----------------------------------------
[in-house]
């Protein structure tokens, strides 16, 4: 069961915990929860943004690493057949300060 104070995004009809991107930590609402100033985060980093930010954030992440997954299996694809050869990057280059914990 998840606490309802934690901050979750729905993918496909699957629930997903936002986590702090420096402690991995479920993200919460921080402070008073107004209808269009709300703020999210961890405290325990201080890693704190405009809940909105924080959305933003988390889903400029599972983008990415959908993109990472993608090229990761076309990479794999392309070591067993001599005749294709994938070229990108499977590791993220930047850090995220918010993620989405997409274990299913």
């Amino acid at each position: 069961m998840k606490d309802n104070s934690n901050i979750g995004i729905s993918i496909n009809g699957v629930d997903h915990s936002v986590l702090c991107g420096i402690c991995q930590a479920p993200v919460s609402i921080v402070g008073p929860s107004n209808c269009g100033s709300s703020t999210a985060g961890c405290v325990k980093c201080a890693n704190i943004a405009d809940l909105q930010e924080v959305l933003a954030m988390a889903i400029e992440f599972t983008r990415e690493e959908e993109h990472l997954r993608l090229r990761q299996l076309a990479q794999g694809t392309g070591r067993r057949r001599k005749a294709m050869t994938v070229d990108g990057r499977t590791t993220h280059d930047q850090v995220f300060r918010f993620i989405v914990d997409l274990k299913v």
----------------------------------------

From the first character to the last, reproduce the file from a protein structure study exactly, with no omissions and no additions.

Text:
[in-house]
């Protein structure tokens, strides 16, 4: 069961915990929860943004690493057949300060 104070995004009809991107930590609402100033985060980093930010954030992440997954299996694809050869990057280059914990 998840606490309802934690901050979750729905993918496909699957629930997903936002986590702090420096402690991995479920993200919460921080402070008073107004209808269009709300703020999210961890405290325990201080890693704190405009809940909105924080959305933003988390889903400029599972983008990415959908993109990472993608090229990761076309990479794999392309070591067993001599005749294709994938070229990108499977590791993220930047850090995220918010993620989405997409274990299913």
């Amino acid at each position: 069961m998840k606490d309802n104070s934690n901050i979750g995004i729905s993918i496909n009809g699957v629930d997903h915990s936002v986590l702090c991107g420096i402690c991995q930590a479920p993200v919460s609402i921080v402070g008073p929860s107004n209808c269009g100033s709300s703020t999210a985060g961890c405290v325990k980093c201080a890693n704190i943004a405009d809940l909105q930010e924080v959305l933003a954030m988390a889903i400029e992440f599972t983008r990415e690493e959908e993109h990472l997954r993608l090229r990761q299996l076309a990479q794999g694809t392309g070591r067993r057949r001599k005749a294709m050869t994938v070229d990108g990057r499977t590791t993220h280059d930047q850090v995220f300060r918010f993620i989405v914990d997409l274990k299913v």